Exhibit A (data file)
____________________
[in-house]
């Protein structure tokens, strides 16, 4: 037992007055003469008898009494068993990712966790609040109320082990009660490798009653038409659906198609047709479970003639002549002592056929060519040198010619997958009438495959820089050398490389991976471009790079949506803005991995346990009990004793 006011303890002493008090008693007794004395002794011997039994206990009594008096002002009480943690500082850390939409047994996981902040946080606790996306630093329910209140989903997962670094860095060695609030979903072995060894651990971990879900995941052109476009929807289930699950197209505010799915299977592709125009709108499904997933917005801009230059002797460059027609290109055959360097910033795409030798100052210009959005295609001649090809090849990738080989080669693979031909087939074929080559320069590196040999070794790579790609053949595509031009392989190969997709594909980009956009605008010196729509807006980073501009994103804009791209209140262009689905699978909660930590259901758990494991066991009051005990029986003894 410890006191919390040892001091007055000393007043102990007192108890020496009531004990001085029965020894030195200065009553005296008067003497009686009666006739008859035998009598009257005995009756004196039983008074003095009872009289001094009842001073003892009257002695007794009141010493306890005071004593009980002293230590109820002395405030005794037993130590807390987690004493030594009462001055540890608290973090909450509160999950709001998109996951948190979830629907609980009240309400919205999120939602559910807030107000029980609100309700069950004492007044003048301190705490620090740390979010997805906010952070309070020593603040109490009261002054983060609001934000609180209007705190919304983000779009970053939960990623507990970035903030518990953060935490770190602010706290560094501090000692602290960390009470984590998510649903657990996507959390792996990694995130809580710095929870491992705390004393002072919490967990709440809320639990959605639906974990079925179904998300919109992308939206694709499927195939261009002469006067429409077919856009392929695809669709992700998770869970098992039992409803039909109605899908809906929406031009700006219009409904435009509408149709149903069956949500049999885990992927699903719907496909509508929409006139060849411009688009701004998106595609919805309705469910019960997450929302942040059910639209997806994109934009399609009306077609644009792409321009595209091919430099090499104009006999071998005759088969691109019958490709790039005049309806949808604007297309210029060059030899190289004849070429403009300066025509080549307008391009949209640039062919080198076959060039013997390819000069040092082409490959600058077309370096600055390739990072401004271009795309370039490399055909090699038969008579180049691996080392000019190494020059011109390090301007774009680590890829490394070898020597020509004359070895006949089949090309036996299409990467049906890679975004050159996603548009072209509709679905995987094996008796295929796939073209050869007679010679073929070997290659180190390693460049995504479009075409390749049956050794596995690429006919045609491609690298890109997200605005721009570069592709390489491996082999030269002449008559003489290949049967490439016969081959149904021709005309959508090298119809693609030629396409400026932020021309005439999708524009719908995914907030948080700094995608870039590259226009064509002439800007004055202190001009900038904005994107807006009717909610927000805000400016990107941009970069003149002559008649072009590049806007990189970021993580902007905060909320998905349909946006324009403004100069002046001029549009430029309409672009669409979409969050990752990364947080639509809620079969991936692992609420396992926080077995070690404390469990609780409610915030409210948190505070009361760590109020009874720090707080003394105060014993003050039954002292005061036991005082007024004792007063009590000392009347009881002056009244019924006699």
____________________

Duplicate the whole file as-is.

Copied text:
[in-house]
């Protein structure tokens, strides 16, 4: 037992007055003469008898009494068993990712966790609040109320082990009660490798009653038409659906198609047709479970003639002549002592056929060519040198010619997958009438495959820089050398490389991976471009790079949506803005991995346990009990004793 006011303890002493008090008693007794004395002794011997039994206990009594008096002002009480943690500082850390939409047994996981902040946080606790996306630093329910209140989903997962670094860095060695609030979903072995060894651990971990879900995941052109476009929807289930699950197209505010799915299977592709125009709108499904997933917005801009230059002797460059027609290109055959360097910033795409030798100052210009959005295609001649090809090849990738080989080669693979031909087939074929080559320069590196040999070794790579790609053949595509031009392989190969997709594909980009956009605008010196729509807006980073501009994103804009791209209140262009689905699978909660930590259901758990494991066991009051005990029986003894 410890006191919390040892001091007055000393007043102990007192108890020496009531004990001085029965020894030195200065009553005296008067003497009686009666006739008859035998009598009257005995009756004196039983008074003095009872009289001094009842001073003892009257002695007794009141010493306890005071004593009980002293230590109820002395405030005794037993130590807390987690004493030594009462001055540890608290973090909450509160999950709001998109996951948190979830629907609980009240309400919205999120939602559910807030107000029980609100309700069950004492007044003048301190705490620090740390979010997805906010952070309070020593603040109490009261002054983060609001934000609180209007705190919304983000779009970053939960990623507990970035903030518990953060935490770190602010706290560094501090000692602290960390009470984590998510649903657990996507959390792996990694995130809580710095929870491992705390004393002072919490967990709440809320639990959605639906974990079925179904998300919109992308939206694709499927195939261009002469006067429409077919856009392929695809669709992700998770869970098992039992409803039909109605899908809906929406031009700006219009409904435009509408149709149903069956949500049999885990992927699903719907496909509508929409006139060849411009688009701004998106595609919805309705469910019960997450929302942040059910639209997806994109934009399609009306077609644009792409321009595209091919430099090499104009006999071998005759088969691109019958490709790039005049309806949808604007297309210029060059030899190289004849070429403009300066025509080549307008391009949209640039062919080198076959060039013997390819000069040092082409490959600058077309370096600055390739990072401004271009795309370039490399055909090699038969008579180049691996080392000019190494020059011109390090301007774009680590890829490394070898020597020509004359070895006949089949090309036996299409990467049906890679975004050159996603548009072209509709679905995987094996008796295929796939073209050869007679010679073929070997290659180190390693460049995504479009075409390749049956050794596995690429006919045609491609690298890109997200605005721009570069592709390489491996082999030269002449008559003489290949049967490439016969081959149904021709005309959508090298119809693609030629396409400026932020021309005439999708524009719908995914907030948080700094995608870039590259226009064509002439800007004055202190001009900038904005994107807006009717909610927000805000400016990107941009970069003149002559008649072009590049806007990189970021993580902007905060909320998905349909946006324009403004100069002046001029549009430029309409672009669409979409969050990752990364947080639509809620079969991936692992609420396992926080077995070690404390469990609780409610915030409210948190505070009361760590109020009874720090707080003394105060014993003050039954002292005061036991005082007024004792007063009590000392009347009881002056009244019924006699």